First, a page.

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Iran moves toward uranium enrichment

By Associated Press
Published October 7, 2004

TEHRAN, Iran - Iran said Wednesday it has processed several tons of raw "yellowcake" uranium to prepare it for enrichment - a key step in developing atomic weapons - in defiance of the U.N. nuclear watchdog agency.

Converting raw uranium into hexafluoride gas does not violate any agreements Iran has made regarding its nuclear program and was done with the full knowledge of the International Atomic Energy Agency. However, it draws Iran and the United States - which quickly voiced its disapproval - closer to a showdown before the U.N. Security Council.

The IAEA board of governors specifically demanded last month that Iran stop all enrichment-related activities, and cited the plans to convert raw uranium into hexa-fluoride gas as alarming. Iran has refused to back down, and its parliament is studying a bill that would require the government to proceed with the enrichment process over any objections.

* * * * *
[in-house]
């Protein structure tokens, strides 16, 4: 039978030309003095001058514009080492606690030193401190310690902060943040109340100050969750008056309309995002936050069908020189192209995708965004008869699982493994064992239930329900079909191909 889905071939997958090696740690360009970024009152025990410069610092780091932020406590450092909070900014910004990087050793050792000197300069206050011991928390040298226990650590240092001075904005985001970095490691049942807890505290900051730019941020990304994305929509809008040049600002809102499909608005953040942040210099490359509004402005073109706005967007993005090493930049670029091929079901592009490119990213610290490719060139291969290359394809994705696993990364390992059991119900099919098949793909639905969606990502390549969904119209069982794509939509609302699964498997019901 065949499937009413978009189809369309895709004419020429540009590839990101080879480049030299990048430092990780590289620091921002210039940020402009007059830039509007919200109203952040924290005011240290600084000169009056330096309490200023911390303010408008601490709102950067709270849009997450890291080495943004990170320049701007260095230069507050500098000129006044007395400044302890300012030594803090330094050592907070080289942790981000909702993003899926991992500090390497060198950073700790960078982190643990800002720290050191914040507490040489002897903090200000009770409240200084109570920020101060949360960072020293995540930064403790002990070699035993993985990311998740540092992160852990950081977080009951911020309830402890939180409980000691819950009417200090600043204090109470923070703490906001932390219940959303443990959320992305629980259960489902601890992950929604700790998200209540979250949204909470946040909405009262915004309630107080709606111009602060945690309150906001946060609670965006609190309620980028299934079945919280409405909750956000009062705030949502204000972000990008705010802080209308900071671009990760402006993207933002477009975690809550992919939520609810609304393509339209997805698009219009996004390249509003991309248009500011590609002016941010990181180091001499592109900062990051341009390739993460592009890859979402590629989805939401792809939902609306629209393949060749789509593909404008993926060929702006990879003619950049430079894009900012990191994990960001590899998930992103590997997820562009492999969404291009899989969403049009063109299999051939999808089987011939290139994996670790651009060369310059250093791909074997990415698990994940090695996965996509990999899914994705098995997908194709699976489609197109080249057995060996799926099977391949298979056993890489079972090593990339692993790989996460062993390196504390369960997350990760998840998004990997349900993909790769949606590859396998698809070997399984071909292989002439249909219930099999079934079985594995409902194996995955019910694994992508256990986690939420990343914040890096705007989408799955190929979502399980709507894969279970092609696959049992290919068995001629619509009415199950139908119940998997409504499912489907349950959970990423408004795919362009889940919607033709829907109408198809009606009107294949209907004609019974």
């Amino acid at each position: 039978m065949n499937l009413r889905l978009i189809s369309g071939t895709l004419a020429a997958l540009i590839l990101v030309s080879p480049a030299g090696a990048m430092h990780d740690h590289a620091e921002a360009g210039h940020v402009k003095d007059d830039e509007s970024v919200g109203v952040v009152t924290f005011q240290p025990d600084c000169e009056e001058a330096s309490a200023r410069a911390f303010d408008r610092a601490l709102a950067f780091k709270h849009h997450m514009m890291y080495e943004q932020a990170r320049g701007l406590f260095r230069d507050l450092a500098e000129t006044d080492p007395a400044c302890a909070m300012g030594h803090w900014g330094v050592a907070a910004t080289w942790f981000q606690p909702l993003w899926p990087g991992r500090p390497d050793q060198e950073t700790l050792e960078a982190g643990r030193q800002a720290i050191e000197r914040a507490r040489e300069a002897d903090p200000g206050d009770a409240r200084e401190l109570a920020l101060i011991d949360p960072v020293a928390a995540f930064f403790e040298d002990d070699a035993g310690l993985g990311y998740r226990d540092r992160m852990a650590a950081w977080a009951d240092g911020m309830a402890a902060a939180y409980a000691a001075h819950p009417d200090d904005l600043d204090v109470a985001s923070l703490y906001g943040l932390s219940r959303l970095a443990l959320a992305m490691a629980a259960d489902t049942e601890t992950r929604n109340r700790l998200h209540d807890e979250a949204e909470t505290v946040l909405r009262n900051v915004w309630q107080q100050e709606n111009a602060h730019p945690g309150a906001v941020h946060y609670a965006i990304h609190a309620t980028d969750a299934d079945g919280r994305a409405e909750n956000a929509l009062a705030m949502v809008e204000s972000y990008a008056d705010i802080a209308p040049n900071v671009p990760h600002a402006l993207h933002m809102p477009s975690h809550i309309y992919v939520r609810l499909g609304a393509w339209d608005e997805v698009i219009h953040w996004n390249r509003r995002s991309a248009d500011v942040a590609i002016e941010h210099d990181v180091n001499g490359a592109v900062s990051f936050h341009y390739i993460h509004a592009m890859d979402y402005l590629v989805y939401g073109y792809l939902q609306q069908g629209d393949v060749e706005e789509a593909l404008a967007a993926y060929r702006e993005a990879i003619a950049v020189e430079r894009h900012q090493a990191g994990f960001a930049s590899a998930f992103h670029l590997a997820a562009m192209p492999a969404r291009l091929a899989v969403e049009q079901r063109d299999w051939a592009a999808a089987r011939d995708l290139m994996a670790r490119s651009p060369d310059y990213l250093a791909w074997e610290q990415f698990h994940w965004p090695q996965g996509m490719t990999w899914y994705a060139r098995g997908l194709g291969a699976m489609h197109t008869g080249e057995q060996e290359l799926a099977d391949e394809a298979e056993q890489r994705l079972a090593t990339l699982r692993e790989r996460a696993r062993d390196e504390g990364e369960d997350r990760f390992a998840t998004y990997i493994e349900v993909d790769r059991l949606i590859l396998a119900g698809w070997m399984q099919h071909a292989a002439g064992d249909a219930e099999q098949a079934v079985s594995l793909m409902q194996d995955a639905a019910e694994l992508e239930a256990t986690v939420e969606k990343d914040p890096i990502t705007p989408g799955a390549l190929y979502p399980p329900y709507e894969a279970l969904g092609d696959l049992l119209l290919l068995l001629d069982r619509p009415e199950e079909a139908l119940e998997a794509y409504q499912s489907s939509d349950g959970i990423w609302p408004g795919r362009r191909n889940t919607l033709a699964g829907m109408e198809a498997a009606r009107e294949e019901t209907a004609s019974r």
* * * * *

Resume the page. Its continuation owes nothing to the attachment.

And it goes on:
Hossein Mousavian, Iran's chief delegate to the IAEA, would not specify how much hexafluoride gas had been produced, but he said that a few tons of raw uranium - also known as yellowcake - had been converted.

The conversion process yields nearly the same amount of gas, meaning a few tons would have been produced.

"We have used part of the raw uranium we had. A few tons of yellowcake has been converted," Mousavian told the AP.

"We are not in a hurry to do it," he added. "The amount we've produced is (for) an experimental process, not industrial production."

It is less than what experts estimate would be required to make a single bomb, which Iran says it has no intention of doing.

The White House quickly disapproved, with spokesman Scott McClellan again accusing Iran of pursuing nuclear weapons and saying it must give up the quest.

[Last modified October 7, 2004, 00:30:24]


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